No one will disagree that a high school student’s senior year is a big one. Students spend three years preparing for this time—the holy grail, their senior year. From the time they walk in those doors on their last first day, things feel different. They are the big men and women on campus. They are the most experienced, the most knowledgeable. They are privy to the finest things that high school has to offer—classes tailored to their interests, a prom to remember, and of course, that cap and gown. Many solidify their college plans that once felt so far away, and begin to prepare for a new chapter in their life while still closing the current one. For the seniors of 2020, however, their chapters have come to an abrupt end, one that no one expected. They will not be able to partake in a glittery prom, they do not get to savor their last greasy cafeteria lunches with friends; their caps and gowns will be worn only in their homes. Their diplomas will arrive with little pomp or circumstance.
There is no denying it. This. Is. Hard. It is hard for students to come to terms with the consequences of COVID-19, and it is hard for parents to watch them struggle to understand. It feels very personal, this robbery of these memorable life moments. Tyler Kotsis, a baseball player at Fort Zumwalt West High School in O’Fallon, MO, said, “It took away my senior baseball season, which I was looking forward to, and prom. I don’t know if we will get to walk at graduation yet. Ever since freshman year, I was looking forward to having a senior poster.” When he learned that his season had ended, he described it as “devastating.” After undergoing Tommy John (torn ligament) surgery in July, he worked hard to recover in time for games, set to begin in March. “I started working out, lost weight, had a lot of physical therapy, and I started working out with trainers and coaches. I was really looking forward to that senior season.” Many events that seniors dreamed of feel like something they will continue to dream about, rather than experience firsthand.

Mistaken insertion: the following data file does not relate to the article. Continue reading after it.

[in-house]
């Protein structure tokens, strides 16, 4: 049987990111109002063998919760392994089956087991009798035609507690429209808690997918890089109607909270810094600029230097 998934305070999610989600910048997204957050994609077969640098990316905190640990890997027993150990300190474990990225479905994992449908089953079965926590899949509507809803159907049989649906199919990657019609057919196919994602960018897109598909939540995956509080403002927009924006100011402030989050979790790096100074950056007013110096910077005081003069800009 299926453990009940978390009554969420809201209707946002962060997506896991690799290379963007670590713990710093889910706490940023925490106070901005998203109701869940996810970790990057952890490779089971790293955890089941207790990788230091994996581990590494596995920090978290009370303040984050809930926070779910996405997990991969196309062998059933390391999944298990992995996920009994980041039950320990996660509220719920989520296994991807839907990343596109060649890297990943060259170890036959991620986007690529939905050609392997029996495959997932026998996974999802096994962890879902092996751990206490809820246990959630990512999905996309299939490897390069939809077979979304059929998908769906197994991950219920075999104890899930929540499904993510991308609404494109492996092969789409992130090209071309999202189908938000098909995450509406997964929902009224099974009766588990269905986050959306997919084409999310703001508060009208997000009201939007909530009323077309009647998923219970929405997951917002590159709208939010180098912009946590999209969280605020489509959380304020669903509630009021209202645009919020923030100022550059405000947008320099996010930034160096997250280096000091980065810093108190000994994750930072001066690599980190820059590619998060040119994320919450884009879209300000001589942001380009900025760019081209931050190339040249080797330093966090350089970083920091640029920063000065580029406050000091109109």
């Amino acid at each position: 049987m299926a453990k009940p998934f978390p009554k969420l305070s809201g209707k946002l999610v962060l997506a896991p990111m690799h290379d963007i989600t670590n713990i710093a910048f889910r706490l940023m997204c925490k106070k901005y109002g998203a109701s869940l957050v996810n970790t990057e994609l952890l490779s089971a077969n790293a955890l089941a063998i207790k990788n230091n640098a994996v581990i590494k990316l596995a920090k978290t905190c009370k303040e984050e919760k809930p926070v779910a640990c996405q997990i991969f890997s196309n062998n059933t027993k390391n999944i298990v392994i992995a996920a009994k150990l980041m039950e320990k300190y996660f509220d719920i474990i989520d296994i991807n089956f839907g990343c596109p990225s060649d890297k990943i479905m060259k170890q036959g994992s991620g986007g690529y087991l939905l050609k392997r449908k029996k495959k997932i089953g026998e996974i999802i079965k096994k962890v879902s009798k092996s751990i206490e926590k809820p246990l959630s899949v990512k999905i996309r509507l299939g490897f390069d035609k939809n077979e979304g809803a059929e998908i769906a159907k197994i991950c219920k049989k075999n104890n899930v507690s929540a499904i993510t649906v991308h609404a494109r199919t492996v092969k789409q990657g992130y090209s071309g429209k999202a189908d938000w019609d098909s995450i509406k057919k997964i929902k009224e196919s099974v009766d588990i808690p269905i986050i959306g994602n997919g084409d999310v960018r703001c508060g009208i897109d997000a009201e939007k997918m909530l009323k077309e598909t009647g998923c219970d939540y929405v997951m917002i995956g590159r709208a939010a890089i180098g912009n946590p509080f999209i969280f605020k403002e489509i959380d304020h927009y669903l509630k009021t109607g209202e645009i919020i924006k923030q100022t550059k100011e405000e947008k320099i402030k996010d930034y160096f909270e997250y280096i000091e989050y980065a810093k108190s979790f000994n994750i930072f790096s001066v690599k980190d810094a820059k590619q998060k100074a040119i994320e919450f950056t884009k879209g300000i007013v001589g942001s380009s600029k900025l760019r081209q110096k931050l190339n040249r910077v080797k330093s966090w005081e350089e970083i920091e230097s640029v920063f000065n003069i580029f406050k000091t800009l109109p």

Talking With Your Teen
This is an abnormal situation, so it is unreasonable to expect that everyone will deal with it in a “normal” way. Teens may express anger, fatigue, boredom or frustration as they navigate this scenario. These could be ways that they are experiencing sadness or fear, among other emotions. Listen to your kids when they talk—they likely have a lot of feelings that they may or may not know how to convey. Most will cope even with this abnormal situation well, but how do parents know when their teen needs more help than they can provide? Changes in functioning or behavior can clue a parent into their student’s emotions. A normally social teen who is now isolating him/herself from peers and family and is no longer interested in chatting with friends may be dealing with mood problems. Similarly, one who is not engaging in available hobbies or interests or who has a lack of interest in those activities, may be experiencing sadness, worry or anger. Changes in sleep or appetite (too much or too little) may be cause for concern. Finally, a noted increase in irritability could prompt a parent to ask more about their teen’s emotions. It’s OK to ask about any thoughts of self-harm or thoughts of not wanting to be alive. If they endorse these types of thoughts, a parent should contact their child’s primary care physician or suicide hotline.
How Parents Can Support Students